The past week or so there have been two stories about very secure system protocols being able to be successfully hacked by researchers. The first concerned the report by the AP that Christopher Tarnovsky, a former U.S. Army computer-security specialist and who now runs the Flylogic security company, was able to crack open (literally) a Trusted Platform Module or TPM and obtain its cryptographic keys. This hadn't been done before, or at least admitted to publicly.
The TPM, says the Trusted Computing Group (which developed the specification for the module) is a computer chip (microcontroller) that can securely store artifacts (e.g., passwords, certificates, or encryption keys) used to authenticate a computing platform (your PC, laptop, cell phone, network equipment, etc). Being a hardware encryption device, it is generally less vulnerable to software hacking attacks.
The TCG says on its website that,
"These [TPM] capabilities can improve security in many areas of computing, including e-commerce, citizen-to-government applications, online banking, confidential government communications and many other fields where greater security is required. Hardware-based security can improve protection for VPN, wireless networks, file encryption (as in Microsoft's BitLocker) and password/PIN/credentials' management. TPM specification is OS-agnostic, and software stacks exist for several Operating Systems."
You can read more about a TPM here.
TPMs are everywhere: some 100 million are in personal computers and servers where sold in 2007 alone, says the TCG. So a successful hack of a TPM would seemingly put a lot of devices at risk - at least theoretically.
Except that Tarnovsky required six months effort to crack an Infineon Technologies TPM (Infineon is a leading manufacturer of TPMs). The AP story says that he had to soak the TPM in acid to remove the chip's outer shell, use rust remover to take off layers of mesh wiring to find the core, and then tap into the chip's communications using a fine probe. He then had to figure out what the software was doing to be able to extra the cryptographic keys (a more detailed description of what he did can be found here).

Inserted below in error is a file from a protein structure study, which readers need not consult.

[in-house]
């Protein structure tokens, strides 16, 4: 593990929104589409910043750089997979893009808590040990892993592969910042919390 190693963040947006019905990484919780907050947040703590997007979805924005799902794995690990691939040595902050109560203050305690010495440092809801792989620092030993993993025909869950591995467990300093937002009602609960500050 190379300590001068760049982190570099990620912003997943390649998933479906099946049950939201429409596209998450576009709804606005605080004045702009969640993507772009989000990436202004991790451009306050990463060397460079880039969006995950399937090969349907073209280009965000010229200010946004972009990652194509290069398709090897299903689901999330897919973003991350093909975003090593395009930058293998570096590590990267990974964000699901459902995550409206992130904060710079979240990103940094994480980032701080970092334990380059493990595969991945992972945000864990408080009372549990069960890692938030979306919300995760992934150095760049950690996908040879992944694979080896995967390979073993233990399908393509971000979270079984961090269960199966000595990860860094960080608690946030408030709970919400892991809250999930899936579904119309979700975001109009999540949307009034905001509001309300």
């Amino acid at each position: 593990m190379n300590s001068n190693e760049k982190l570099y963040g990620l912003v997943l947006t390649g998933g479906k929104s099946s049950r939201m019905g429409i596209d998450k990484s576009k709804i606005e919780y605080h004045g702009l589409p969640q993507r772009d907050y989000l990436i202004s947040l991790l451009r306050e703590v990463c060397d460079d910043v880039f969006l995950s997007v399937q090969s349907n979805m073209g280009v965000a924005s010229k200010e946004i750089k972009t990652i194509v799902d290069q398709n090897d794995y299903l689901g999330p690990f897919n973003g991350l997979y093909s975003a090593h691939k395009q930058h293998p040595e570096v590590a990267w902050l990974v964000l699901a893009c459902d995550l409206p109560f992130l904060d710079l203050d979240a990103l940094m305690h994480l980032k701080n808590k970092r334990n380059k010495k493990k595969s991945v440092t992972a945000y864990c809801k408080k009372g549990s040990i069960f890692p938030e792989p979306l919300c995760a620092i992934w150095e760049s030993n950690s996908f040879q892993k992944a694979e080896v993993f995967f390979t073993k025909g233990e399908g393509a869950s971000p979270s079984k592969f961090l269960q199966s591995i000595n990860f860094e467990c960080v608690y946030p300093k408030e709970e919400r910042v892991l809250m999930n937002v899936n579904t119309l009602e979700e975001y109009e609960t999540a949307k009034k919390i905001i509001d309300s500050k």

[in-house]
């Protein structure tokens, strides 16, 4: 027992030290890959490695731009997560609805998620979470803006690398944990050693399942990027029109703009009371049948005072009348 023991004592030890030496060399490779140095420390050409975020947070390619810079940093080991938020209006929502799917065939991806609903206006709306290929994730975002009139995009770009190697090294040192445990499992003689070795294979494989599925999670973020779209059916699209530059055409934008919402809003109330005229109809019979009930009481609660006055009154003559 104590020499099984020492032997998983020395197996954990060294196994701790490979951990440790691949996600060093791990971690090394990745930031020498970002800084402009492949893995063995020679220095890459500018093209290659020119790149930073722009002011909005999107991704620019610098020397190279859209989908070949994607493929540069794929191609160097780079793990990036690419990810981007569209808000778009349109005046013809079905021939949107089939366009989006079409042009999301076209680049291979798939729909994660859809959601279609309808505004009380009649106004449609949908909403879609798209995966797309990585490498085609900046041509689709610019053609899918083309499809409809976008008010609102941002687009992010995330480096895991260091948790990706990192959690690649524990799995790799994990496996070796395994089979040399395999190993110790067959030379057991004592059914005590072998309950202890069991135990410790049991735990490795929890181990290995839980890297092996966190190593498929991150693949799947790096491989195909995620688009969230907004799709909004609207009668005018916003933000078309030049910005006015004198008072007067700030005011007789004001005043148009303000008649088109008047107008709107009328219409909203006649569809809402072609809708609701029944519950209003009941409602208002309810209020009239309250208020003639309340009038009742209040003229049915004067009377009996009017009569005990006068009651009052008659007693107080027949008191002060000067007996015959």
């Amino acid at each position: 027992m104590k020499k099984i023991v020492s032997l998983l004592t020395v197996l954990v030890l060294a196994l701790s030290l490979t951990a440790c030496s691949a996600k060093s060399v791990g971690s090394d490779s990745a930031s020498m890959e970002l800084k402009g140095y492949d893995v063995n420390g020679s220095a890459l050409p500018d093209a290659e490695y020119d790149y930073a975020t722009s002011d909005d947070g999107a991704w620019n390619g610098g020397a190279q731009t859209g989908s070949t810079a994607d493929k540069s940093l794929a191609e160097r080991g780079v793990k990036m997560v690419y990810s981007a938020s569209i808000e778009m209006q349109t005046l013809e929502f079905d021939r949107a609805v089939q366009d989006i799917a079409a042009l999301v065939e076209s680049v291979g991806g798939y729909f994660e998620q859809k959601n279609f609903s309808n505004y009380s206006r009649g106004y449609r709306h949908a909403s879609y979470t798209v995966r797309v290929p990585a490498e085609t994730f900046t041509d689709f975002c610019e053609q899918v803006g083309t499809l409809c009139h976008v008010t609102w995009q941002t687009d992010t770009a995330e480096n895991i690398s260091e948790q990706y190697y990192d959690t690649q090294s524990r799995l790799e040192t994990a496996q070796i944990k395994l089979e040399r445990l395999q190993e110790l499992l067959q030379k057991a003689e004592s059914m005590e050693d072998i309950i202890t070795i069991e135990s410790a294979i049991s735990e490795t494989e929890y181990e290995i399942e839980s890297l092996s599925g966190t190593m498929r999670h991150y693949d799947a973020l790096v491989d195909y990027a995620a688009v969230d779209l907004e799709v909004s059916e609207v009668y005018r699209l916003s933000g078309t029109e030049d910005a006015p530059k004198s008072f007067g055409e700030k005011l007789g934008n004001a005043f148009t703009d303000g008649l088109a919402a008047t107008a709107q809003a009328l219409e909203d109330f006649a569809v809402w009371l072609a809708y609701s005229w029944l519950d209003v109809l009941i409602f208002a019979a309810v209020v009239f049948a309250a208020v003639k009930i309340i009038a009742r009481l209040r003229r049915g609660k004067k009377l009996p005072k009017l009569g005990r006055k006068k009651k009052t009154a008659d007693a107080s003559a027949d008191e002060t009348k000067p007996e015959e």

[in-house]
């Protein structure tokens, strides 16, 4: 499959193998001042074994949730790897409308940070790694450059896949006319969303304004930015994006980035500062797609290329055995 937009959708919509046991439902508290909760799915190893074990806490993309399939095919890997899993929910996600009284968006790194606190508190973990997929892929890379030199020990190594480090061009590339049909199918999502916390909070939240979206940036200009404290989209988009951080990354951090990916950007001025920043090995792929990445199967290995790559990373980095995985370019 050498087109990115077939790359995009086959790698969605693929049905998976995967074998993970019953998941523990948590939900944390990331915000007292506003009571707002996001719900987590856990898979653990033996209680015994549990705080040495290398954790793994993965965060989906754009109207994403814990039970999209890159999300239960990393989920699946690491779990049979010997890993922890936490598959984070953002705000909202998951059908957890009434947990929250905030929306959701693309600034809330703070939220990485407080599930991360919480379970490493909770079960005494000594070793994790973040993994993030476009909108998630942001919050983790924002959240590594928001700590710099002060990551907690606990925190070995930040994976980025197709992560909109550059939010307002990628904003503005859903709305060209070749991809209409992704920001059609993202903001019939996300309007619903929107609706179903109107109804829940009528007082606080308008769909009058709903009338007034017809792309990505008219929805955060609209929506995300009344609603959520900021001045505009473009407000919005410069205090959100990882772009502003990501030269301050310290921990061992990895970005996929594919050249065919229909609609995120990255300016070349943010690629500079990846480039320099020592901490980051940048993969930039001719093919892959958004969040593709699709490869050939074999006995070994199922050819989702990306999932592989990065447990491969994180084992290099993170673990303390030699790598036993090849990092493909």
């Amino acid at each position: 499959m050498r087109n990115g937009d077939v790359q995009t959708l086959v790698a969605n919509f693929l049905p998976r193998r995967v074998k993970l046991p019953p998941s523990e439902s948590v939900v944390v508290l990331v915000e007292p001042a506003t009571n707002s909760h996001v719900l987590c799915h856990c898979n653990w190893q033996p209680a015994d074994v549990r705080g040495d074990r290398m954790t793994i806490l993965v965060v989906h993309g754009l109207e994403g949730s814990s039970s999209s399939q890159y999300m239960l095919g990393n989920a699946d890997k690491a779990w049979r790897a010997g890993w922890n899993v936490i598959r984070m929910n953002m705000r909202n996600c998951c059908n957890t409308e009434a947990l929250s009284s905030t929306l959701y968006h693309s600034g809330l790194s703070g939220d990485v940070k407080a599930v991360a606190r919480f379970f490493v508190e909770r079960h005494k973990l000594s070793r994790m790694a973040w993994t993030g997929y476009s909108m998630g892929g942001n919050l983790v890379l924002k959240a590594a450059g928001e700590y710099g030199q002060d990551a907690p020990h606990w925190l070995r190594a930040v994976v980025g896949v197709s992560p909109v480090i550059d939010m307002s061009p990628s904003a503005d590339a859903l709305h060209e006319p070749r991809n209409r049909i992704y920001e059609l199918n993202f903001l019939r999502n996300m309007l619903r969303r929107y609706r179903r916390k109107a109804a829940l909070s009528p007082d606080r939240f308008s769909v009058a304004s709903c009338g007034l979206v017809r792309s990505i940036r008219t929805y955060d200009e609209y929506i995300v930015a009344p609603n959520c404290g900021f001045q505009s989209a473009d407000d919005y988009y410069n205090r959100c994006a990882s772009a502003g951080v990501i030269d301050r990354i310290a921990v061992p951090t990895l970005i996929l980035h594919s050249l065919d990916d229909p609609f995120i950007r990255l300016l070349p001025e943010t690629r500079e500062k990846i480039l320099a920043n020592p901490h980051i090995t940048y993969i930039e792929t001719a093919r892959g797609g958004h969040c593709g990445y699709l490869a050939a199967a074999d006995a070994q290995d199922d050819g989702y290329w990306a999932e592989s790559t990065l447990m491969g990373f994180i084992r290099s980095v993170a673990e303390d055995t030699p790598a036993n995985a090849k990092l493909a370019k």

According to Tarnovsky, it required about $200,000 in lab equipment alone to do what he did, which few hackers have access to. So many observers say what Tarnovsky accomplished was not practical for the "average hacker," at least today.
It may be more so for government security agencies, however, who I would venture a guess have already done what Tarnovsky has done or will soon be doing so. My guess is also that the TCG and Infineon will think about this hack and how to make it much harder to accomplish in the future.
As this TPM hacking story came out, so did another successful hacking story from the UK, this one involving "chip and pin" technology used in credit, debit and bank cards there. The London Telegraph reported that researchers at Cambridge University had found a way to trick a bank into approving a credit card transaction without a valid pin. This is not supposed to be able to happen.
The approach is a bit clumsy - a person needs to carry separate credit card reader hidden in a back pack - but it looks more feasible than trying to crack open a TPM chip and less costly too. The Cambridge researchers claim to have made several fraudulent transactions without the banks being any wiser.
The banks dismissed the researchers' claims as being impractical, the Telegraph says, and argue that the approach doesn't pose any real threat. They also say that there are simpler ways to commit fraud, so why would criminals use it?
The latter may be true, but even so it don't seem to be a very strong argument to make to credit, debit or bank card users in the UK, who are generally held responsible for fraudulent activity on their cards (since users must verify a transaction using their pin). Some 13-14% of UK card owners already believe that their credit/debit card or bank accounts have unauthorized activity on them.
So do these two reported exploits really matter in the grand IT security scheme of things? Maybe not much in the TPM case, but probably more so in the chip and pin one. What both point out, however, is that whatever the level of security present, people are going to try and find innovative ways to defeat it.
Robert N. Charette is a Contributing Editor to IEEE Spectrum and an acknowledged international authority on information technology and systems risk management. A self-described “risk ecologist,” he is interested in the intersections of business, political, technological, and societal risks. Charette is an award-winning author of multiple books and numerous articles on the subjects of risk management, project and program management, innovation, and entrepreneurship. A Life Senior Member of the IEEE, Charette was a recipient of the IEEE Computer Society’s Golden Core Award in 2008.